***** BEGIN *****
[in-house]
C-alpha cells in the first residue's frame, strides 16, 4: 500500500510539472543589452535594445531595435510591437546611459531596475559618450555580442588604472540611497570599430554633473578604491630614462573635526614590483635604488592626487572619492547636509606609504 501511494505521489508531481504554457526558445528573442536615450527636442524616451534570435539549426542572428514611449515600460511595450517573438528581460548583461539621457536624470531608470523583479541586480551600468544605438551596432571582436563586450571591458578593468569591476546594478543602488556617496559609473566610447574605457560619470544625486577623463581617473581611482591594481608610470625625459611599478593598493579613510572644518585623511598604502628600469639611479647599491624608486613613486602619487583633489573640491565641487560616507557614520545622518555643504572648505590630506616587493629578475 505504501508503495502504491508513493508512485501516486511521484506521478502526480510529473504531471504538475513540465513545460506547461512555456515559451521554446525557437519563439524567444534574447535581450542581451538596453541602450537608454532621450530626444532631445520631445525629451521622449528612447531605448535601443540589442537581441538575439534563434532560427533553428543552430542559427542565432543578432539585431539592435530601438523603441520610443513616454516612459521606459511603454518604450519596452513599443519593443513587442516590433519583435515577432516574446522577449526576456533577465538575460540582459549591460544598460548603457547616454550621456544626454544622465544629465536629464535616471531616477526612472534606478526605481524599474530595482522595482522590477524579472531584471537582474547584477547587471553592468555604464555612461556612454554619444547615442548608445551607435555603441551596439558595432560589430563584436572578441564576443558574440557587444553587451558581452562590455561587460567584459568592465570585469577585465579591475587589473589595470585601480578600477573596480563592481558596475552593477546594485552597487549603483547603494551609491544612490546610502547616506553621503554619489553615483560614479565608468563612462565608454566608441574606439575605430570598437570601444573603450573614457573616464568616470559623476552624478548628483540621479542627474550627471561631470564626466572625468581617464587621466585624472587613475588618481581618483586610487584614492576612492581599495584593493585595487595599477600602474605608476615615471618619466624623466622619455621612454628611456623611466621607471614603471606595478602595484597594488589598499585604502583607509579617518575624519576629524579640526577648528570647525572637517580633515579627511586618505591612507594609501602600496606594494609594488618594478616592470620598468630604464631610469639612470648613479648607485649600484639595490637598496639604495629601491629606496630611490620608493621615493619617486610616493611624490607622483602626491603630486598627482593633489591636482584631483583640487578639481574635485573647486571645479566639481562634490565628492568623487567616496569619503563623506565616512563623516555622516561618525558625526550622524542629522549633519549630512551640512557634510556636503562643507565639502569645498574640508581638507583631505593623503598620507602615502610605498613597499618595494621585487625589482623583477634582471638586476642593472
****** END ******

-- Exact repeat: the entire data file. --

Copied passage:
[in-house]
C-alpha cells in the first residue's frame, strides 16, 4: 500500500510539472543589452535594445531595435510591437546611459531596475559618450555580442588604472540611497570599430554633473578604491630614462573635526614590483635604488592626487572619492547636509606609504 501511494505521489508531481504554457526558445528573442536615450527636442524616451534570435539549426542572428514611449515600460511595450517573438528581460548583461539621457536624470531608470523583479541586480551600468544605438551596432571582436563586450571591458578593468569591476546594478543602488556617496559609473566610447574605457560619470544625486577623463581617473581611482591594481608610470625625459611599478593598493579613510572644518585623511598604502628600469639611479647599491624608486613613486602619487583633489573640491565641487560616507557614520545622518555643504572648505590630506616587493629578475 505504501508503495502504491508513493508512485501516486511521484506521478502526480510529473504531471504538475513540465513545460506547461512555456515559451521554446525557437519563439524567444534574447535581450542581451538596453541602450537608454532621450530626444532631445520631445525629451521622449528612447531605448535601443540589442537581441538575439534563434532560427533553428543552430542559427542565432543578432539585431539592435530601438523603441520610443513616454516612459521606459511603454518604450519596452513599443519593443513587442516590433519583435515577432516574446522577449526576456533577465538575460540582459549591460544598460548603457547616454550621456544626454544622465544629465536629464535616471531616477526612472534606478526605481524599474530595482522595482522590477524579472531584471537582474547584477547587471553592468555604464555612461556612454554619444547615442548608445551607435555603441551596439558595432560589430563584436572578441564576443558574440557587444553587451558581452562590455561587460567584459568592465570585469577585465579591475587589473589595470585601480578600477573596480563592481558596475552593477546594485552597487549603483547603494551609491544612490546610502547616506553621503554619489553615483560614479565608468563612462565608454566608441574606439575605430570598437570601444573603450573614457573616464568616470559623476552624478548628483540621479542627474550627471561631470564626466572625468581617464587621466585624472587613475588618481581618483586610487584614492576612492581599495584593493585595487595599477600602474605608476615615471618619466624623466622619455621612454628611456623611466621607471614603471606595478602595484597594488589598499585604502583607509579617518575624519576629524579640526577648528570647525572637517580633515579627511586618505591612507594609501602600496606594494609594488618594478616592470620598468630604464631610469639612470648613479648607485649600484639595490637598496639604495629601491629606496630611490620608493621615493619617486610616493611624490607622483602626491603630486598627482593633489591636482584631483583640487578639481574635485573647486571645479566639481562634490565628492568623487567616496569619503563623506565616512563623516555622516561618525558625526550622524542629522549633519549630512551640512557634510556636503562643507565639502569645498574640508581638507583631505593623503598620507602615502610605498613597499618595494621585487625589482623583477634582471638586476642593472